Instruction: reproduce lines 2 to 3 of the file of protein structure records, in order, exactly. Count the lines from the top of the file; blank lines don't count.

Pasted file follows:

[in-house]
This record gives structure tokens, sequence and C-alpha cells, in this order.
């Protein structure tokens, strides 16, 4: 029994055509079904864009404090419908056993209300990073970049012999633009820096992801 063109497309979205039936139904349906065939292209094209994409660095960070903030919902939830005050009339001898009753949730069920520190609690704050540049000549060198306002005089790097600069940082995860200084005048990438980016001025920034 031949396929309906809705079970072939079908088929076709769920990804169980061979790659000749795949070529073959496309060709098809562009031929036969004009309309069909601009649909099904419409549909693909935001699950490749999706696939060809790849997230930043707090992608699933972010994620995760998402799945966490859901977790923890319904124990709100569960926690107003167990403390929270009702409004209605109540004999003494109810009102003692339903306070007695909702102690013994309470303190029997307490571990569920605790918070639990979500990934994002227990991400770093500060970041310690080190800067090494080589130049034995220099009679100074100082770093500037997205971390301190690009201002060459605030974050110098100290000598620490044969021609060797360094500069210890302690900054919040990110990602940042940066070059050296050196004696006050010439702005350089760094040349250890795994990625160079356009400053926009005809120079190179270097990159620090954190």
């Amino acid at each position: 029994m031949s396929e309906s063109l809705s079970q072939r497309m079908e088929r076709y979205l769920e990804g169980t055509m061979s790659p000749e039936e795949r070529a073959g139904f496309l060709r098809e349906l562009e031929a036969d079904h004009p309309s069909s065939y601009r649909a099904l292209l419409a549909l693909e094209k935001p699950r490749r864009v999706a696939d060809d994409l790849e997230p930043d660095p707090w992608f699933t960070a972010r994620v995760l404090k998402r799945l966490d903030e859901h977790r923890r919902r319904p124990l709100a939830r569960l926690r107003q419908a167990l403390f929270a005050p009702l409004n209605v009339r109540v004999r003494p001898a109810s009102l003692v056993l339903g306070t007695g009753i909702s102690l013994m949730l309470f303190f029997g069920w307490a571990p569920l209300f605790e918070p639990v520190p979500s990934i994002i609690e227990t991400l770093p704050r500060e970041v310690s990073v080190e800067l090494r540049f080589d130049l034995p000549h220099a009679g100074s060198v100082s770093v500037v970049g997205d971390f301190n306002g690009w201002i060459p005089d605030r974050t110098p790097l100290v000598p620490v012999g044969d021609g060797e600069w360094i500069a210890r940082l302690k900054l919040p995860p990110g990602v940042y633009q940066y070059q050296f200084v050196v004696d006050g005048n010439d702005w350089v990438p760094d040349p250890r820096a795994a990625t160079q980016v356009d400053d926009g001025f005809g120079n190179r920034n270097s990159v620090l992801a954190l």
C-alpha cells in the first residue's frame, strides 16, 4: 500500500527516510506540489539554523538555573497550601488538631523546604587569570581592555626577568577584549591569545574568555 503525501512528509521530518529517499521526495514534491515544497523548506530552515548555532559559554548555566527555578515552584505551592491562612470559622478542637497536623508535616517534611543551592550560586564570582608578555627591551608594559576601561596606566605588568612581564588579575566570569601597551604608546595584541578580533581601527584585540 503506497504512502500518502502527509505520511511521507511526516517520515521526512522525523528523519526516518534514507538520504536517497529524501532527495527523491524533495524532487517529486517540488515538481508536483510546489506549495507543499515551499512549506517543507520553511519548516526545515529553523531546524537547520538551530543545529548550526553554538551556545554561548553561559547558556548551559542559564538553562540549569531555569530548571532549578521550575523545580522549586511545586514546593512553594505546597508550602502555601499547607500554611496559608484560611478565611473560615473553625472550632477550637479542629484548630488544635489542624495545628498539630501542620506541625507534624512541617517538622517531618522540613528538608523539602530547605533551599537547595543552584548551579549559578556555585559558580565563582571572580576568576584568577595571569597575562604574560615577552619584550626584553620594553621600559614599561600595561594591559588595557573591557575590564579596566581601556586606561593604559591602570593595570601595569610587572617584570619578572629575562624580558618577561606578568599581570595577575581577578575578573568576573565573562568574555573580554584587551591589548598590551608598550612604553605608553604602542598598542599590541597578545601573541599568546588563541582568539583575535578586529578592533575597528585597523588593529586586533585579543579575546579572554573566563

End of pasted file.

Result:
This record gives structure tokens, sequence and C-alpha cells, in this order.
């Protein structure tokens, strides 16, 4: 029994055509079904864009404090419908056993209300990073970049012999633009820096992801 063109497309979205039936139904349906065939292209094209994409660095960070903030919902939830005050009339001898009753949730069920520190609690704050540049000549060198306002005089790097600069940082995860200084005048990438980016001025920034 031949396929309906809705079970072939079908088929076709769920990804169980061979790659000749795949070529073959496309060709098809562009031929036969004009309309069909601009649909099904419409549909693909935001699950490749999706696939060809790849997230930043707090992608699933972010994620995760998402799945966490859901977790923890319904124990709100569960926690107003167990403390929270009702409004209605109540004999003494109810009102003692339903306070007695909702102690013994309470303190029997307490571990569920605790918070639990979500990934994002227990991400770093500060970041310690080190800067090494080589130049034995220099009679100074100082770093500037997205971390301190690009201002060459605030974050110098100290000598620490044969021609060797360094500069210890302690900054919040990110990602940042940066070059050296050196004696006050010439702005350089760094040349250890795994990625160079356009400053926009005809120079190179270097990159620090954190």